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Editorial - Don't gut SSL program

June 25, 1997

Ever since it was first proposed, The Herald-Mail has supported the Student Service Learning program that requires high school students to do 75 hours of volunteer service prior to graduation. Previous generations accepted a far greater burden - the military draft - without whining. Furthermore, the educational benefit of seeing the community's needs firsthand outweigh any bogus claims of "involuntary servitude."

Unfortunately, that's not what's being proposed for the program now. With a plan to award hours for many in-school projects, Washington County officials hope to get middle schoolers all their hours before they even reach high school. We agree with William McKinley, director of secondary education, that this isn't how it was supposed to work.

McKinley and company have submitted a plan that would require students to earn at least 15 hours through individual service projects on their own. Not enough, we say. If anything, hours that can be earned on in-school projects should be limited to 15. We say this for two reasons.

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If the projects are truly meaningful, then they're taking class time away from something else. And if what the in-school projects amount to is reclassifying classwork as volunteer service, then school officials ought to quit kidding everybody and argue for the repeal of the requirement.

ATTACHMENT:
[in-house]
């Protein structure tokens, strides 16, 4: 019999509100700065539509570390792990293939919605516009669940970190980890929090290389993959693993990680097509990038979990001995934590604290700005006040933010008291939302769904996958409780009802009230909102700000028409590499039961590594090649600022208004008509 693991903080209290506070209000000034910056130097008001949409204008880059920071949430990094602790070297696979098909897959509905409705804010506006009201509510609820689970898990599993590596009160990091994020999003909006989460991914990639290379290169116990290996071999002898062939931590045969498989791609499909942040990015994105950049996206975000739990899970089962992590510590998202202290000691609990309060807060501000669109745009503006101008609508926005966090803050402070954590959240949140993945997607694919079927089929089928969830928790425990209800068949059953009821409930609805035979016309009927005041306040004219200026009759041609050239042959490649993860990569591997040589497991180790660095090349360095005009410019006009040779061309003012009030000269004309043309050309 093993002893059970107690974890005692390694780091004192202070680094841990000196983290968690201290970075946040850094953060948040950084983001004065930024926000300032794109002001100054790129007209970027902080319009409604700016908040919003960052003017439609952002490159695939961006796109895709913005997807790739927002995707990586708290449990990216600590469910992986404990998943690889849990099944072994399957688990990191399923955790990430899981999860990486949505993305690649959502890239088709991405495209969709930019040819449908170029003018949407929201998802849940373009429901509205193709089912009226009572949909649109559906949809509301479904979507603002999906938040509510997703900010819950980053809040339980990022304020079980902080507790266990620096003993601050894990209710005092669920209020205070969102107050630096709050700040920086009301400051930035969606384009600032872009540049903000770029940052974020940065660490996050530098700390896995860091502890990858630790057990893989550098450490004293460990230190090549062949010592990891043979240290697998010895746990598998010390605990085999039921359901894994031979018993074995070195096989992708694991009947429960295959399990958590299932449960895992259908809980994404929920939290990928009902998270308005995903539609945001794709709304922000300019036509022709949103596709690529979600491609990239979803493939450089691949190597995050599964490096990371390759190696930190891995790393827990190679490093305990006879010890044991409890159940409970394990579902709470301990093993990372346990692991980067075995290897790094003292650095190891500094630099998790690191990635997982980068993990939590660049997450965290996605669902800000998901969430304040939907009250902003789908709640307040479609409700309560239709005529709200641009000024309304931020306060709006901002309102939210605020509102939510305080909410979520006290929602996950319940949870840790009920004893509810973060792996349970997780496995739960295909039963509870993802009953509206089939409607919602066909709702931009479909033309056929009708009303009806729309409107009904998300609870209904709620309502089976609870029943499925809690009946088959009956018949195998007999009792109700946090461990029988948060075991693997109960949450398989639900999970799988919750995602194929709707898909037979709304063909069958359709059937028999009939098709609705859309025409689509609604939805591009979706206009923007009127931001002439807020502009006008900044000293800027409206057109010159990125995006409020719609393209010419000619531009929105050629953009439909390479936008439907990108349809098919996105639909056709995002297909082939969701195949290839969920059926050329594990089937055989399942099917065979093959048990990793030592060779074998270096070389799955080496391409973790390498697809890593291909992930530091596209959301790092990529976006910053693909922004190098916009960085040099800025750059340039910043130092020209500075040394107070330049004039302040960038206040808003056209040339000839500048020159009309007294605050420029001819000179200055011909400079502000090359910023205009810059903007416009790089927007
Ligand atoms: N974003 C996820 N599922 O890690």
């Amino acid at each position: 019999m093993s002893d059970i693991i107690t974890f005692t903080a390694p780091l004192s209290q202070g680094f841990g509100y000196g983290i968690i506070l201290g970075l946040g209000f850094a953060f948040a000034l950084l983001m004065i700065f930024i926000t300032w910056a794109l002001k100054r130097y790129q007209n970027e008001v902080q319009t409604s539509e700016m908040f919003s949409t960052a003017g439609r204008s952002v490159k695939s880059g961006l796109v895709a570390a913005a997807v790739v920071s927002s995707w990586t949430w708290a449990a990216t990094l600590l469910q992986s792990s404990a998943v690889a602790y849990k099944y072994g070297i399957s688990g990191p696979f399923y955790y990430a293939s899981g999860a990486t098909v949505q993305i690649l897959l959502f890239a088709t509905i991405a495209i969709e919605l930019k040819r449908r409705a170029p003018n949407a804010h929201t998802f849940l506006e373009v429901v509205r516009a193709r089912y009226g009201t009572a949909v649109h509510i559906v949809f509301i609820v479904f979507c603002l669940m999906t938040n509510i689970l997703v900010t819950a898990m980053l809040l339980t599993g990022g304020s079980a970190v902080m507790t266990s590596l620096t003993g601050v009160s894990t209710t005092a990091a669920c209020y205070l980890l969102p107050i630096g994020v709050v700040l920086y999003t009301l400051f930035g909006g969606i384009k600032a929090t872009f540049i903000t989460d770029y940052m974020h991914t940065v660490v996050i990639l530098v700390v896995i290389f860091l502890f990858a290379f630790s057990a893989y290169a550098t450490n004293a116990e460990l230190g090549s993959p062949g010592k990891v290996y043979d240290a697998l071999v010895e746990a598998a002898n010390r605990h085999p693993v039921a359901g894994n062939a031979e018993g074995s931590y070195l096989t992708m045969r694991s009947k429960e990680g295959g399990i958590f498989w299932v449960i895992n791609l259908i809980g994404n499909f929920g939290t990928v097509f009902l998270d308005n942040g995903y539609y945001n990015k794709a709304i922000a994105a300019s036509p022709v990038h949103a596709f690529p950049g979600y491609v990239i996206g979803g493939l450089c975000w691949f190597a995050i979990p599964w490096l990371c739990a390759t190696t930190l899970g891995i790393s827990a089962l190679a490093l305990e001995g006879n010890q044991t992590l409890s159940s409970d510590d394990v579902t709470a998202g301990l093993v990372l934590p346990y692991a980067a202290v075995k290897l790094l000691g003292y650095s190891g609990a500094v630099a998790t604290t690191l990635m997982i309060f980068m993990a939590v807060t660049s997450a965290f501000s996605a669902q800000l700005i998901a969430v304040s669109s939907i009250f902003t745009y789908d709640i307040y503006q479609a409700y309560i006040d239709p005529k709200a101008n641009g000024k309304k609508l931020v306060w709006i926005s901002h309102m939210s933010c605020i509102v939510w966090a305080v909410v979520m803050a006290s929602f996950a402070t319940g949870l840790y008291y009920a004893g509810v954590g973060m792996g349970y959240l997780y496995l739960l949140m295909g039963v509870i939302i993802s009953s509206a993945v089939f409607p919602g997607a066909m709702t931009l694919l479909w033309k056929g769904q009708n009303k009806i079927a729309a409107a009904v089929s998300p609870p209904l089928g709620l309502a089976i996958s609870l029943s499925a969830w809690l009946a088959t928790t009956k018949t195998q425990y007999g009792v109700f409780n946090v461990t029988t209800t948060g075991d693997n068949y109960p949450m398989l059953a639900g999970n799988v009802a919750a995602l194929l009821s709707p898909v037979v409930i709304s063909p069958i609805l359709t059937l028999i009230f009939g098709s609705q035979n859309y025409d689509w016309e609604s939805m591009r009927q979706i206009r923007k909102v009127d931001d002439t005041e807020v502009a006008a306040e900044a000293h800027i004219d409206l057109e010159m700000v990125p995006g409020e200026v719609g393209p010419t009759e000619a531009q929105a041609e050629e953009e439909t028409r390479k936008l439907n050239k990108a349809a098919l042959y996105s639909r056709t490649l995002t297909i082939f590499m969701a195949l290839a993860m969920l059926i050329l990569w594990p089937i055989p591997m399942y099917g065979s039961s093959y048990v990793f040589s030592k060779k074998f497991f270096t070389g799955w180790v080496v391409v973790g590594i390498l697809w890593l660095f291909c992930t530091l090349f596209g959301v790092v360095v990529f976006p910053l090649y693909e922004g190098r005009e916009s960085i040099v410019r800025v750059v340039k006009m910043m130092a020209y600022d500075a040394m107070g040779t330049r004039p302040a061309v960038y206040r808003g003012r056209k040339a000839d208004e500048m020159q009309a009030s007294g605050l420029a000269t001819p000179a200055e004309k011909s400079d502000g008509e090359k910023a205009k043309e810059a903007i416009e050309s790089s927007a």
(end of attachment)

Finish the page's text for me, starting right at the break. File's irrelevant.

What we are talking about is not 75 hours a month, or a year. What we're talking about is 75 hours spread over a four-year high school career, or a little bit over an hour a month. There are burdensome requirements in this life, but this isn't one of them.

This is an occasion for students to see early on the reality of a life in a nursing home by reading or talking to residents. This is an opportunity to consider what non-profit agencies do to improve the quality of life here by volunteering with one of them. This is a chance for students to see that the world doesn't revolve around them. Don't deny them the experience by gutting this program.

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